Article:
Millions of people around the world are missing all their teeth in their upper or lower jaw. Many of them struggle to keep their dentures secure, particularly in the lower jaw. If you are one of them, you already know about the embarrassment of slipping dentures, not being able to eat all the foods that you love and the ineffectiveness of denture adhesives. Fortunately, there is now a way to make your denture work the way it was intended: stabilization with dental implants.
Too many people who have conventional dentures don’t wear them for the simple fact that they don’t stay in place. The use of dental implants to stabilize dentures has proven to be successful for hundreds of thousands of people. The number is growing daily as word spreads of the effectiveness and long-term integrity of the treatment. In fact, dental implants have the highest success rate of any implanted surgical device.
Conventional treatment options for tooth replacement, Crown & Bridge and full or partial dentures, address the short-term cosmetic problem of the missiing teeth, but do nothing to stop the bone loss. Crown & Bridge also requires that two or more healthy teeth be ground down to serve as abutments (anchors) for a bridge, leaving them at a much greater risk for cavities and endodontic failure. If the original abutment teeth fail, more healthy teeth must be sacrificed to serve as anchors, while you continue to lose bone beneath the bridge.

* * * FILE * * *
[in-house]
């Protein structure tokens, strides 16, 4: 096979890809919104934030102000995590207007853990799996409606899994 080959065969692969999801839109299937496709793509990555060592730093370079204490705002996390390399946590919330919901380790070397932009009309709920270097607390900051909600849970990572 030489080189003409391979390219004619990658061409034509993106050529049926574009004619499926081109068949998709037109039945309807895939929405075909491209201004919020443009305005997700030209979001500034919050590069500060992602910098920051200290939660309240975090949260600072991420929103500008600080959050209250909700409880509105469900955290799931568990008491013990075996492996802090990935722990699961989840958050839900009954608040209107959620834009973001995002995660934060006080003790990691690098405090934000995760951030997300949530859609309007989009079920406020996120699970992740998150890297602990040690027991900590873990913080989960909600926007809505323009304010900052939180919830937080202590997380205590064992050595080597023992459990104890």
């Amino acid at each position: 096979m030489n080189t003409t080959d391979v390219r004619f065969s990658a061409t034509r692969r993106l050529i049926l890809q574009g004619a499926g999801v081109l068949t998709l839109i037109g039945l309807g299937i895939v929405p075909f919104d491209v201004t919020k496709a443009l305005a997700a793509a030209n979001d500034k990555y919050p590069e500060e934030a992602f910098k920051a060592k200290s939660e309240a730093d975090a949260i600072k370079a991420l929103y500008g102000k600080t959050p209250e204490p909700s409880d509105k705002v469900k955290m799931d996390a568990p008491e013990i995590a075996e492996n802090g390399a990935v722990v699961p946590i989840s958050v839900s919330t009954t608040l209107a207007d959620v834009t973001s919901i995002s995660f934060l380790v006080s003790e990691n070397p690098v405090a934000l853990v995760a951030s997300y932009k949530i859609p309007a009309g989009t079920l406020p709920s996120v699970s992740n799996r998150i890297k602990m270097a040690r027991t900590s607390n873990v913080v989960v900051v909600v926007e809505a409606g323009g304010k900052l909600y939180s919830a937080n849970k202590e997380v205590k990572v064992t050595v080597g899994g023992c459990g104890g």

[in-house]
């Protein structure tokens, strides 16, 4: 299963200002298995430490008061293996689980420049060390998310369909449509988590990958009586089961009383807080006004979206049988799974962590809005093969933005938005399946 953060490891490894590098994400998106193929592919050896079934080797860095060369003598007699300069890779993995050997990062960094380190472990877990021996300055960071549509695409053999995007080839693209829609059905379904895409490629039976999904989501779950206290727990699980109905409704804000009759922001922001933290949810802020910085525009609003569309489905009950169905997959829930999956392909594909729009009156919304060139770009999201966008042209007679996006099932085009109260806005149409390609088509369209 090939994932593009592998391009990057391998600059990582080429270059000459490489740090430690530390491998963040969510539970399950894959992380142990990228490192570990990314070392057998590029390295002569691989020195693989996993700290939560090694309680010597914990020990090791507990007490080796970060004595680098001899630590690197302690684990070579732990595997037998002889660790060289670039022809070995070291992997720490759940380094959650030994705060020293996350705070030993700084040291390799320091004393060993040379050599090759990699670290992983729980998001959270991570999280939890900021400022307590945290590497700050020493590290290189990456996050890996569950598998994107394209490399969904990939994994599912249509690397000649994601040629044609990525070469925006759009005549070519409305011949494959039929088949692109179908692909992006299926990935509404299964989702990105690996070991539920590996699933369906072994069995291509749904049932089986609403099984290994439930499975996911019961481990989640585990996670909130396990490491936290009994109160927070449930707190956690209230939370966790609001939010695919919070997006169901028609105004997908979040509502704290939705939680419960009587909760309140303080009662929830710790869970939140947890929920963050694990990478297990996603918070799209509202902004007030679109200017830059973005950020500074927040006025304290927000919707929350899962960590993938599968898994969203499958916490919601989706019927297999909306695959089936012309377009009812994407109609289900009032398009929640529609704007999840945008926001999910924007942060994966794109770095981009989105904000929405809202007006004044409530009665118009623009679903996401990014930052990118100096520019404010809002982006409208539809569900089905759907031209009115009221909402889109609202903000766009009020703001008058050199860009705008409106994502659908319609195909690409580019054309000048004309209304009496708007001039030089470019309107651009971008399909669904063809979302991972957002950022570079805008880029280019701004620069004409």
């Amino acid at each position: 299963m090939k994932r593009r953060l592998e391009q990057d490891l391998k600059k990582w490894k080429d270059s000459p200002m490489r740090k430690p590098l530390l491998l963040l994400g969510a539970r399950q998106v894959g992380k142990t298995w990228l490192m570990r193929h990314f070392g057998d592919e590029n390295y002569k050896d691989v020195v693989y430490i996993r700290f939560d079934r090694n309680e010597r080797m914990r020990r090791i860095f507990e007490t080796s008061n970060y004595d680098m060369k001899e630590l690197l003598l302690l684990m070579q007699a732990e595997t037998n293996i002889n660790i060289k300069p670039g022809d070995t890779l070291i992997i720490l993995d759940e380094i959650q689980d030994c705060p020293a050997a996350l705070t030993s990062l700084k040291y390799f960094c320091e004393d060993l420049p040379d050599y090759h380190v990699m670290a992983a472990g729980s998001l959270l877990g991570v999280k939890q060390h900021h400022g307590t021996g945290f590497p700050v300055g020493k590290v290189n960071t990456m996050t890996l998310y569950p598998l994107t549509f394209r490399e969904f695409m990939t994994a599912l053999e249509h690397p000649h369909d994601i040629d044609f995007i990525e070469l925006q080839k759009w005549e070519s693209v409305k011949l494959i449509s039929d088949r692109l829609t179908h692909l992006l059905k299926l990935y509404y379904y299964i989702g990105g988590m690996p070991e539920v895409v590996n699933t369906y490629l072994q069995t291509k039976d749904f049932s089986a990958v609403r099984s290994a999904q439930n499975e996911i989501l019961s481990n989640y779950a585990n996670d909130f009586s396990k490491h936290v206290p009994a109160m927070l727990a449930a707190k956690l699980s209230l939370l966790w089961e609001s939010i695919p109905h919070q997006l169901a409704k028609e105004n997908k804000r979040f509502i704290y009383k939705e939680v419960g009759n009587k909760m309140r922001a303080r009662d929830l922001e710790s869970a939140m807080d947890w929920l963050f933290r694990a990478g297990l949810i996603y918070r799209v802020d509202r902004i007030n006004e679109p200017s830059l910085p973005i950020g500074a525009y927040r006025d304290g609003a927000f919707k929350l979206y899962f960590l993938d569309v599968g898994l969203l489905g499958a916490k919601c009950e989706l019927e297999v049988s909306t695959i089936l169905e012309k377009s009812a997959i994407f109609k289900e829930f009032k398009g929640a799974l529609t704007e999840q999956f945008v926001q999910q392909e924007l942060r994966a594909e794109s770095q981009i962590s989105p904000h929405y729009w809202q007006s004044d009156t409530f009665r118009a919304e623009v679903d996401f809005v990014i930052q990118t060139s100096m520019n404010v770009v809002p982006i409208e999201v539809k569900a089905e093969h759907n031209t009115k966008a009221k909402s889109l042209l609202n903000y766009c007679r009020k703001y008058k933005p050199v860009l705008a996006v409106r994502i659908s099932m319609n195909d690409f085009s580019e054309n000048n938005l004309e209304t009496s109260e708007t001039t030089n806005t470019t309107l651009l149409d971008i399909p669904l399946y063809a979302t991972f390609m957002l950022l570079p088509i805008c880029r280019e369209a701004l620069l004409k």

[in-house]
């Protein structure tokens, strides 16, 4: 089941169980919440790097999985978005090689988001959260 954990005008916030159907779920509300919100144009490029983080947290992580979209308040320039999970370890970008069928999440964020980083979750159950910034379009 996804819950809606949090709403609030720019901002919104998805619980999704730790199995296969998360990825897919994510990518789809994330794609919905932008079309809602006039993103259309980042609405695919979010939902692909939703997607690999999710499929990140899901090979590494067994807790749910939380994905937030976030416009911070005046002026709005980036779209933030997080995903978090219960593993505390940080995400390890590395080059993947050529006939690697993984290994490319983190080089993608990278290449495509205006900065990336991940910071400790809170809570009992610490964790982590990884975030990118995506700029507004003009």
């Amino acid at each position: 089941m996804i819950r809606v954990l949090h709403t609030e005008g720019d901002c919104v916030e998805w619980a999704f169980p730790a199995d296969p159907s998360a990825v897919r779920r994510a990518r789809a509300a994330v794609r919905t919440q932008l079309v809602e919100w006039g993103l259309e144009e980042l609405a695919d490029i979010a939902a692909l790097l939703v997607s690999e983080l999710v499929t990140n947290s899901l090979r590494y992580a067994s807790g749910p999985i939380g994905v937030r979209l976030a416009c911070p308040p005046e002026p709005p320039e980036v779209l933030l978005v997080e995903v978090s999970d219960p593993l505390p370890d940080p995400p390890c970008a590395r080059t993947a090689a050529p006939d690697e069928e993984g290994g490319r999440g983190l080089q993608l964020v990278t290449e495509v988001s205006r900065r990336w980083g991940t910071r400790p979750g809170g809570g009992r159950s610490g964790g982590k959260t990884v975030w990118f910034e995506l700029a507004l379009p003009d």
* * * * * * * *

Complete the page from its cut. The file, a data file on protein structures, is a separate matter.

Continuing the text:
However, with implants, the healthy teeth are left alone. Plus, dental implants, like natural teeth, transmit chewing forces to the jaw, stimulating it and halting the bone loss. This is why many leading dental organizations now recognise dental implants as the standard of care for tooth replacement.
In the procedure titanium screws (implants) with integrated ball-tops are inserted into the jaw, where they will fuse into the bone. The procedure typically takes about an hour, and can be done under local anesthesia. Your existing denture is modified to sit comfortably over the implants during the healing phase.
Discomfort from the procedure is usually minor. Your dentist can prescribe medication to alleviate pain and will suggest a modified diet during the initial healing phase.
After the implants have healed, your denture is modified to snap onto the ball-tops. The denture will be secure until you remove it for clesning. Simply apply upward pressure to the front of the denture with your thumbs to unseat the denture.
Daily cleaning consists of removing your denture at night and brushing around your implants to remove any food and plaque. Following your doctor’s post-operative instructions and maintaining your dental hygiene are important factors in ensuring the long term success of your treatment.